Making Sense of Nutrition Labels
May 12, 2021
Food labels can be confusing and require us to do calculations. But as a consumer, you should want to know what you are eating.
Here’s the scoop – nutrition facts labels only tell you some of the story, there’s more. Food companies are only going to tell you what they HAVE to tell you. It’s up to you to figure out the rest. Which is not always so simple. Here’s a helpful guide to make sense of food labels:
- Before you get overwhelmed with the numbers, calories, fats, etc. take a look at the list of the ingredients. The list is not random. Ingredients are listed by amount. Meaning, whatever ingredient is the largest proportionately in the recipe, that is the ingredient you will see first. So if there is a lot of sugar or salt or oil in the food item, they are going to be listed as one of the first ingredients. This is important to note because we should know the composition of the foods we eat. Another pro tip: the shorter the list, the better. Less is more when it comes to nutrition.
- Next, look at the Serving Size. This is the tricky part. They typically use a large font on the calories to draw you in and make you overlook the serving size, but we need to understand all the data in terms of how much per serving. So if 2 Tbsp of peanut butter is the serving size noted on the jar label, then everything you read below needs to be calculated in terms of 2 Tbsp.
- Let’s continue with this example for calories and macronutrients. If that same jar of peanut butter, notes 90 calories and XXgm of Total Fat, XXgm of Total Carbohydrate and XXgm of Protein, be aware that if you eat 4 Tbsp of peanut butter then you are consuming double of calories, fat, carbs, and protein that are noted on the label.
- Many people may not even look at % Daily Value but it’s actually the most useful thing on the label, in my opinion. We don’t eat nutrients, we eat food. And food is a complex mix of nutrients that our bodies need to do what it does. So % Daily Value helps us understand the bigger picture. In other words, if I eat 2 Tbsp of this peanut butter what percentage of my daily needs/allowances of nutrients does this cover?
- Greens don’t always have to be spinach or kale, another option you may find in the spring is swiss chard. Rainbow chard has those beautiful rainbow-colored stalks that immediately draw you in. Swiss chard is another great source for your Vitamins A, C, and K. Use these colorful and versatile greens in a basic veggie saute or in soup, but if you are looking to get creative, try using it in a quiche recipe. This can be a dairy based quiche or a vegan quiche.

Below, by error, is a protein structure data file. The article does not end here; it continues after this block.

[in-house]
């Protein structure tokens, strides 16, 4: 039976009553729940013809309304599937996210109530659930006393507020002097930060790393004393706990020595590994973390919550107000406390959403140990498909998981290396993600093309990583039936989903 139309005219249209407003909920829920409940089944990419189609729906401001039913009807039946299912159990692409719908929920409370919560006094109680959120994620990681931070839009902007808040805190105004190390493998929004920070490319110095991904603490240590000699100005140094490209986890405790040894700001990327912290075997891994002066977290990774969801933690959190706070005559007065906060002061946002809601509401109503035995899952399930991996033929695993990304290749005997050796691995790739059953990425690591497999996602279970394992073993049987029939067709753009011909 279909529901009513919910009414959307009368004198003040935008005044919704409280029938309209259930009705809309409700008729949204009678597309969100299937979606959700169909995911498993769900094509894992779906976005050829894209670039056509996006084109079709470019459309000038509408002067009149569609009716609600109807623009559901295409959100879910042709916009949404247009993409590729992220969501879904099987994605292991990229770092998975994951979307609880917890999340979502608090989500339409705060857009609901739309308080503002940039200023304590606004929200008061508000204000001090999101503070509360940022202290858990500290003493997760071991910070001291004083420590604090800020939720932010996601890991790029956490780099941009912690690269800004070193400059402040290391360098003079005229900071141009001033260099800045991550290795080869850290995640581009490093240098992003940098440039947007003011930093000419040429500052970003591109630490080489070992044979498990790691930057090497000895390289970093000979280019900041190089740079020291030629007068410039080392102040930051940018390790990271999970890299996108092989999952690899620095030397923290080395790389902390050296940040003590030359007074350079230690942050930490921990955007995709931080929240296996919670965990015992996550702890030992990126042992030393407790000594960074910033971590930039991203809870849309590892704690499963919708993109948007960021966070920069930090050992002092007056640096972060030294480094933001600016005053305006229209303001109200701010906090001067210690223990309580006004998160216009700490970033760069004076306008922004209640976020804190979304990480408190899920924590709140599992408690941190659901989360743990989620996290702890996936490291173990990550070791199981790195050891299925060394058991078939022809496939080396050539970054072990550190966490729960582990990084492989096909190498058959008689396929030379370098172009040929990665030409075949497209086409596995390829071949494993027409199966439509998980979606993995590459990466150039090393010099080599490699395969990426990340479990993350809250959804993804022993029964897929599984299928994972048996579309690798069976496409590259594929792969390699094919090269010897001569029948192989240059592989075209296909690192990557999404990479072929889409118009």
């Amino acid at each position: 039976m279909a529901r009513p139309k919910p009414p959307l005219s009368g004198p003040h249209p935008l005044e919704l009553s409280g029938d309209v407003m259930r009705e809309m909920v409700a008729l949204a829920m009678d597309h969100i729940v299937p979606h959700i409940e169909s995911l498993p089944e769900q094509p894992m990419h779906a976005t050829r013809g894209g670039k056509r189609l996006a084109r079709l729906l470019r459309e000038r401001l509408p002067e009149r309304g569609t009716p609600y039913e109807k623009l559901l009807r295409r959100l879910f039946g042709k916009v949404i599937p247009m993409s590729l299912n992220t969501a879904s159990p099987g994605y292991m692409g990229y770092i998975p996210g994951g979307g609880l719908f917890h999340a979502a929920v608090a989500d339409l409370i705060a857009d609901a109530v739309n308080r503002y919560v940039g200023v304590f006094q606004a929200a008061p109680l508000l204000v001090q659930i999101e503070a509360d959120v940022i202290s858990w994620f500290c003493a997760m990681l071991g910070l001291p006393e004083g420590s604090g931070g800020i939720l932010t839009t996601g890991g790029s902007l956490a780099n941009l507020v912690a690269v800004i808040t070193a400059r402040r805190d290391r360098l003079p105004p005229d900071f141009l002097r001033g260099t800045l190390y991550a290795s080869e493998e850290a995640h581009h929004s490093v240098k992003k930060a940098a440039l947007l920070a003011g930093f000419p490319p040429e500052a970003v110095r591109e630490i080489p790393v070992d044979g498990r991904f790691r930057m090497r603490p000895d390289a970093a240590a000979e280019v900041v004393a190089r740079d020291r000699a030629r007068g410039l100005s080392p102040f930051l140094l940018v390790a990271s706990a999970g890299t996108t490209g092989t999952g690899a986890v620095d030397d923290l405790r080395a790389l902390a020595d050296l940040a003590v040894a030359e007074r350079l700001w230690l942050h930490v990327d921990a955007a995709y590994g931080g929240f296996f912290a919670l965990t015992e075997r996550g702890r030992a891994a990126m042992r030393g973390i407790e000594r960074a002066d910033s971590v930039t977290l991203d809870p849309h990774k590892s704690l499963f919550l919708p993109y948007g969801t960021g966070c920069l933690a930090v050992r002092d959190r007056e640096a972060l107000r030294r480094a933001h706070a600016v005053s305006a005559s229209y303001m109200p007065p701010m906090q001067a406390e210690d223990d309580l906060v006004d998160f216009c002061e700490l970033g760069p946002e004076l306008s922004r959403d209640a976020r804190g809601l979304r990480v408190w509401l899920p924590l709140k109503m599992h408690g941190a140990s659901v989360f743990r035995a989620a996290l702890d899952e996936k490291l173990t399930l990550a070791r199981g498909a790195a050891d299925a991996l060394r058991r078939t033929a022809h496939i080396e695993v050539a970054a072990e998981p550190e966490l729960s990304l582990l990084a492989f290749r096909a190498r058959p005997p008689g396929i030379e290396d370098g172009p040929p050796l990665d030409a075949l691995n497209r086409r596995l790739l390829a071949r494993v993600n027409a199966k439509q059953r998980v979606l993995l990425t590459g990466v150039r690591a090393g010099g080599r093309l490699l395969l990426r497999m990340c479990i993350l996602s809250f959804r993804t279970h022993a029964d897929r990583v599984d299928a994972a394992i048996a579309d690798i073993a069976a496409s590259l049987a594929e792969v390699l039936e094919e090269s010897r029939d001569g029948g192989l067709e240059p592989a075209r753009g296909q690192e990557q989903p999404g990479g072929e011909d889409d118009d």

- And to take it a step further, food labels don’t even tell you much about the micronutrients and the trace minerals. Because in reality it’s not difficult to consume what we need for most of these. But ones that do show up are sodium, potassium, you may see Vitamin A, calcium, iron, etc. Sodium is important to note. We consume much more sodium than we need, 2300 milligrams a day is typically all we need and it’s a lot easier to exceed that limit than you think. If you feel bloated, measuring your sodium intake is a good place to start. But the great thing about Sodium is that it is balanced out by our potassium intake. Foods high in potassium include artichokes, bananas, apricots, prunes, nuts, etc. so when you think sodium, think potassium.
All in all, nutrition facts labels can be useful but they require knowledge. Don’t be so quick to label a food “bad” because you saw too many calories or too much sodium. Food is not that simple and there is more to decipher from a label. And labels are improving! The addition of trans fats, added sugar, dietary fiber, these are all so useful to know. So utilize the label even if it means spending 30 extra seconds looking at an item before you throw it in your shopping cart.